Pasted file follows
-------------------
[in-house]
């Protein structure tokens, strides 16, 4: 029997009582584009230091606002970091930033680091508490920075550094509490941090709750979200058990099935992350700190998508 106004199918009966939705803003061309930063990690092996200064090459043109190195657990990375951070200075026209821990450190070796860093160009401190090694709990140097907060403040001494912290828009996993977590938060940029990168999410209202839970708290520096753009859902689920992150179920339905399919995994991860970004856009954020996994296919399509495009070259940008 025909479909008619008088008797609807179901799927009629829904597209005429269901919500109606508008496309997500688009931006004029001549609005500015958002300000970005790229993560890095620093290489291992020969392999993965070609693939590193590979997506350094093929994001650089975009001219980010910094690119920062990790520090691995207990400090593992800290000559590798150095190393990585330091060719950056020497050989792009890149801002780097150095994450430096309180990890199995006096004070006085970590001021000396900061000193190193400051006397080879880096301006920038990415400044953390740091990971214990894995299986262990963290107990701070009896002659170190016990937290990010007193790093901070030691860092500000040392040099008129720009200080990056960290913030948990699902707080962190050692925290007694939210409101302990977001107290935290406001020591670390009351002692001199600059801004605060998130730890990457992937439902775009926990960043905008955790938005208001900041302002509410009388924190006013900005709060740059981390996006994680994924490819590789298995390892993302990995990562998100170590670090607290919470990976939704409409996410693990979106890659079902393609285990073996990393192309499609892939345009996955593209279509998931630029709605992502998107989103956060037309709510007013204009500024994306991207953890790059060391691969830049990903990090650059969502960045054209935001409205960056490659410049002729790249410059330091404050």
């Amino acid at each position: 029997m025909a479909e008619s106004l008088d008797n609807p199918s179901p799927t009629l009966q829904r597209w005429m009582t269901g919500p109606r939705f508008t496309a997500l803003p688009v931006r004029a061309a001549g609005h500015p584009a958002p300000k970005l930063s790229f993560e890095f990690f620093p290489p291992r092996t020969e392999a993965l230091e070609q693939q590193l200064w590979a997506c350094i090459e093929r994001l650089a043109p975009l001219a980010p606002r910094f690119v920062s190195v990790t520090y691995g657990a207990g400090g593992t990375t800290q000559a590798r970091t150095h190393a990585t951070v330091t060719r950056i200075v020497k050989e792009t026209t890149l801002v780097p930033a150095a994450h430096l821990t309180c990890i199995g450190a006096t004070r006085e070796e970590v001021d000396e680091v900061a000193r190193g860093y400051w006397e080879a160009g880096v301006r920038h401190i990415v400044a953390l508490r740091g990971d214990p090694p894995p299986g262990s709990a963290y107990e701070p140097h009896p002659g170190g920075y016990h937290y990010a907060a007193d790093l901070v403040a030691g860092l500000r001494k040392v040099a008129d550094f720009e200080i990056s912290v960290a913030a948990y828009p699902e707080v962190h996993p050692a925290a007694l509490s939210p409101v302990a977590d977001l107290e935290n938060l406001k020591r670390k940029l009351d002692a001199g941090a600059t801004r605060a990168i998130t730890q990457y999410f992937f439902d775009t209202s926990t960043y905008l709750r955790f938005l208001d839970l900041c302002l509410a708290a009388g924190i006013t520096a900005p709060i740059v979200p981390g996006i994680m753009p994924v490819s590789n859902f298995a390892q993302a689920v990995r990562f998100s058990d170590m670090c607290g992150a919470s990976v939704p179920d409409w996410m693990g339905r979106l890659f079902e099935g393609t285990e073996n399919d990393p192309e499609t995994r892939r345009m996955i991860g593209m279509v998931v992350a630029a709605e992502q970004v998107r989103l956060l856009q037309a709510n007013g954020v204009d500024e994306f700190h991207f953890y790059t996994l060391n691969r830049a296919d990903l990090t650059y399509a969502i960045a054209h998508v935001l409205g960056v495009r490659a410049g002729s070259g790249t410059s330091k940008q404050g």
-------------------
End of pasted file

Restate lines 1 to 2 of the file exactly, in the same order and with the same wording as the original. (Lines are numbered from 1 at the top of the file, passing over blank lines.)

[in-house]
């Protein structure tokens, strides 16, 4: 029997009582584009230091606002970091930033680091508490920075550094509490941090709750979200058990099935992350700190998508 106004199918009966939705803003061309930063990690092996200064090459043109190195657990990375951070200075026209821990450190070796860093160009401190090694709990140097907060403040001494912290828009996993977590938060940029990168999410209202839970708290520096753009859902689920992150179920339905399919995994991860970004856009954020996994296919399509495009070259940008 025909479909008619008088008797609807179901799927009629829904597209005429269901919500109606508008496309997500688009931006004029001549609005500015958002300000970005790229993560890095620093290489291992020969392999993965070609693939590193590979997506350094093929994001650089975009001219980010910094690119920062990790520090691995207990400090593992800290000559590798150095190393990585330091060719950056020497050989792009890149801002780097150095994450430096309180990890199995006096004070006085970590001021000396900061000193190193400051006397080879880096301006920038990415400044953390740091990971214990894995299986262990963290107990701070009896002659170190016990937290990010007193790093901070030691860092500000040392040099008129720009200080990056960290913030948990699902707080962190050692925290007694939210409101302990977001107290935290406001020591670390009351002692001199600059801004605060998130730890990457992937439902775009926990960043905008955790938005208001900041302002509410009388924190006013900005709060740059981390996006994680994924490819590789298995390892993302990995990562998100170590670090607290919470990976939704409409996410693990979106890659079902393609285990073996990393192309499609892939345009996955593209279509998931630029709605992502998107989103956060037309709510007013204009500024994306991207953890790059060391691969830049990903990090650059969502960045054209935001409205960056490659410049002729790249410059330091404050």